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Blog Carsten Brzeski

More German worries for the ECB

German inflation increased to 2-year-high in October

Based on the results from six regional states, German headline inflation in October came in at 0.8% YoY, from 0.7% in September. Based on the harmonised European definition (HICP), and more relevant for ECB policy making, headline inflation increased to 0.7% YoY, from 0.5% YoY in September. Headline inflation is now at the highest level since October 2014.

Looking at the available components from the regional states, the fading base effect from low energy prices is still the main driver of the gradual increase in headline inflation. At the same time, prices for consumer goods and transportation have started to increase. Still, for an economy that is currently operating at full employment and with a positive output gap, inflation rates at around 1% are still extremely moderate and definitely do not signal any overheating of the German economy. Looking ahead, the recent increase in oil prices should lead to a further gradual acceleration of German inflation towards 1.5% in the coming months.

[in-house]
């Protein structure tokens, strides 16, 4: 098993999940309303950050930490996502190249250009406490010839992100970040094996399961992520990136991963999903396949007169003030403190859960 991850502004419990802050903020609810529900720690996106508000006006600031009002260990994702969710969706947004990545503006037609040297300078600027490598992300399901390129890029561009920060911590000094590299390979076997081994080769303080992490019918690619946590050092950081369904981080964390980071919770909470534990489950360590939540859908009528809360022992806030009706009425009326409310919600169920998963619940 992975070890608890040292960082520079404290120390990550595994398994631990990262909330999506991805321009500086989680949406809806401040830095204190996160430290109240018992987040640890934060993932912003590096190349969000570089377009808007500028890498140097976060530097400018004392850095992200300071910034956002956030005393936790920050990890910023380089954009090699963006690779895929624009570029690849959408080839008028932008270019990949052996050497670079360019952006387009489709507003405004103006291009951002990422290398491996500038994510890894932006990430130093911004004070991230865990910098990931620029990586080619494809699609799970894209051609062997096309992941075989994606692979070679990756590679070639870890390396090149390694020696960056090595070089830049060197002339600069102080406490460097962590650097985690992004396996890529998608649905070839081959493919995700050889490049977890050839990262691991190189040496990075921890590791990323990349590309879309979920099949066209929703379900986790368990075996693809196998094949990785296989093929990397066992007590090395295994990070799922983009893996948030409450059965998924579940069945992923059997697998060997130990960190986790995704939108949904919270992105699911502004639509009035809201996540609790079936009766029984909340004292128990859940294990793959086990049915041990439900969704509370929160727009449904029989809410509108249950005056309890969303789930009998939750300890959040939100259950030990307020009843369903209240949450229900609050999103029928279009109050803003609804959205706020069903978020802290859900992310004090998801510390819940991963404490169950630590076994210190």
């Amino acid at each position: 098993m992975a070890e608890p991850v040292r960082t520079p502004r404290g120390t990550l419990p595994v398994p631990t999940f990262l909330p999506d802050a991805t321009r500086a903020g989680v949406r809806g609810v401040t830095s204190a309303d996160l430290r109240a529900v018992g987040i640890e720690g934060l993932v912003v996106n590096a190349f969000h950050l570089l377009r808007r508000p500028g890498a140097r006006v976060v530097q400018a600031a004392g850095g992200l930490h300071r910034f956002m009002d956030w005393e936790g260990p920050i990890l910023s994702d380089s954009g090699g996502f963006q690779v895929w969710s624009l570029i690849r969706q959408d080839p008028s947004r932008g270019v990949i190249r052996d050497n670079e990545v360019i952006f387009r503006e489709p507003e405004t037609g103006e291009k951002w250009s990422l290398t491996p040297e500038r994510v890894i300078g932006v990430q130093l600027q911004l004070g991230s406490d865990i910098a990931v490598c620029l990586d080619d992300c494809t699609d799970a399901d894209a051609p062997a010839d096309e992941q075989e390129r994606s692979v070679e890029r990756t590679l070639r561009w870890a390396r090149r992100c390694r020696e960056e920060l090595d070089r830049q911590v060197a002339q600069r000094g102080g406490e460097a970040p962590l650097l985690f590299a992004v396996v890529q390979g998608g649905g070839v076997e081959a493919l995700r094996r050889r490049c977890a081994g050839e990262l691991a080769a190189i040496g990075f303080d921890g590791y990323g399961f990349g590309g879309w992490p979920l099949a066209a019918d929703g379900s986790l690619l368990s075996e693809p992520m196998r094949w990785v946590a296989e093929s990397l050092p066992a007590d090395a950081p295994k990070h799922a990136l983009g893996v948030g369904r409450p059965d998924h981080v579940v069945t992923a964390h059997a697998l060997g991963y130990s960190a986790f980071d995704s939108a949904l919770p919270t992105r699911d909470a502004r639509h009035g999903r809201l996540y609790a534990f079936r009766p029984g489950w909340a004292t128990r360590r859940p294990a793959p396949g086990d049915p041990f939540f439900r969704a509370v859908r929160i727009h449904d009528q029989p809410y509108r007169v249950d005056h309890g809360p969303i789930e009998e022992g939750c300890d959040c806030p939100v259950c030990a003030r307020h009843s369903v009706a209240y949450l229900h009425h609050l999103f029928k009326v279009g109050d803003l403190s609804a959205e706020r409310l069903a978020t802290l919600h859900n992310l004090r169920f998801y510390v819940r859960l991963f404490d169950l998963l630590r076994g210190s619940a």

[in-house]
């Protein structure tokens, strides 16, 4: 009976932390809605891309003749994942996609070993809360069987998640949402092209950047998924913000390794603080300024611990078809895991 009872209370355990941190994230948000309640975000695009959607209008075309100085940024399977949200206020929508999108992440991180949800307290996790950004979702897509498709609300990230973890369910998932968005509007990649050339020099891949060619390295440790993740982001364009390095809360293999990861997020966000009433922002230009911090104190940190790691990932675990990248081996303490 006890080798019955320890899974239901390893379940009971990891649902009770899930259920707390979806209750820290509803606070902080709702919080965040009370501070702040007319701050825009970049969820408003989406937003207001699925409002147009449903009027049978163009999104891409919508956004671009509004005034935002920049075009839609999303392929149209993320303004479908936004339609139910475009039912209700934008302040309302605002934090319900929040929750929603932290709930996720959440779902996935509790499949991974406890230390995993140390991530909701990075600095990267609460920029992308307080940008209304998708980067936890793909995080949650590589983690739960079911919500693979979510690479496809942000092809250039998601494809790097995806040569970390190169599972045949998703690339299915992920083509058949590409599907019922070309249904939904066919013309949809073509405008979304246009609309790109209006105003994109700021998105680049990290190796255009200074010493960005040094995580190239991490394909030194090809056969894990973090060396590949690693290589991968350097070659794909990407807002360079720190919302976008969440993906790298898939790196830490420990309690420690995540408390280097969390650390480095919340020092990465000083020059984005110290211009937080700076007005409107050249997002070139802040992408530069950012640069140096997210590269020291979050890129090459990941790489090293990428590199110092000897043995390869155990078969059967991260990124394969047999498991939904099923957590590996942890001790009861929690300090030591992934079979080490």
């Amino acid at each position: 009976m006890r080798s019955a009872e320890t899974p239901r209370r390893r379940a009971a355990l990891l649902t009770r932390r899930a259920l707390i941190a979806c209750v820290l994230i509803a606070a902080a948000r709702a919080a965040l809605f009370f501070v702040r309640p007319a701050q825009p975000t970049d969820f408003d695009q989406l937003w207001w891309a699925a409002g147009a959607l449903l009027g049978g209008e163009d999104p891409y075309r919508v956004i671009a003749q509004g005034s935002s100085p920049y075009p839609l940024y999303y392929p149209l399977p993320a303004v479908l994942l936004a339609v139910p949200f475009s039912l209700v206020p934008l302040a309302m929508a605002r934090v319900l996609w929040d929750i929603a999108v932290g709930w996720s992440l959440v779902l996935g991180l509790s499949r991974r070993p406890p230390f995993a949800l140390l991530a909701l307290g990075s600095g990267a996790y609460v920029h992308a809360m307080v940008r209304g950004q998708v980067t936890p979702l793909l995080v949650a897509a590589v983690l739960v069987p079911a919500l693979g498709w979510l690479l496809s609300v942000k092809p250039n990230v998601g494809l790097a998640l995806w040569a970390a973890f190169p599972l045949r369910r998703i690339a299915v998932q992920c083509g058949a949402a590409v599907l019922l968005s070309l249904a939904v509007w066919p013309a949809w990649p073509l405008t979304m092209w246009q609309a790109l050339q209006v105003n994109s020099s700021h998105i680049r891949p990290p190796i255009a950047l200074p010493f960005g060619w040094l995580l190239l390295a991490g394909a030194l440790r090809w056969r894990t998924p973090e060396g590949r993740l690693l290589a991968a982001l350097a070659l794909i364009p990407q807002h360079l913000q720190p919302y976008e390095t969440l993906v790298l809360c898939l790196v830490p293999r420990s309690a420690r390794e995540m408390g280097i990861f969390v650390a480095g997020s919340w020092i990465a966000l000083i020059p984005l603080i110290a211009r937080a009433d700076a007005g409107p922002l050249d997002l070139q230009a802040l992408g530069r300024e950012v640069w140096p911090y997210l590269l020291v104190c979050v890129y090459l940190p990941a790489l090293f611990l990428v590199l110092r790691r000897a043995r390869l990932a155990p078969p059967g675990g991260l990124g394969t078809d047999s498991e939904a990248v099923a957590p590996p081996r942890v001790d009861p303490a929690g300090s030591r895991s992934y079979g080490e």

Today’s German inflation data will not make the ECB’s already difficult life any easier. Particularly on the day that Germany is celebrating the World Savings Day, falling real interest rates will hardly increase public support for the ECB. Adjusting for today’s inflation data, the ECB’s real policy rate has now dropped to the lowest level since the end of 2014. While lacking German support for QE is well-known and the ECB has learnt to live with it, higher inflation rates in Germany and the entire Eurozone could spark the discussion on another issue of higher relevance to the ECB: the tapering discussion. With headline inflation probably increasing in the entire Eurozone in the coming months, the December meeting is not only the most likely but possibly also the last moment to find wide support within the ECB’s Governing Council for an extension of QE; either at the current or maybe even at a slower monthly pace.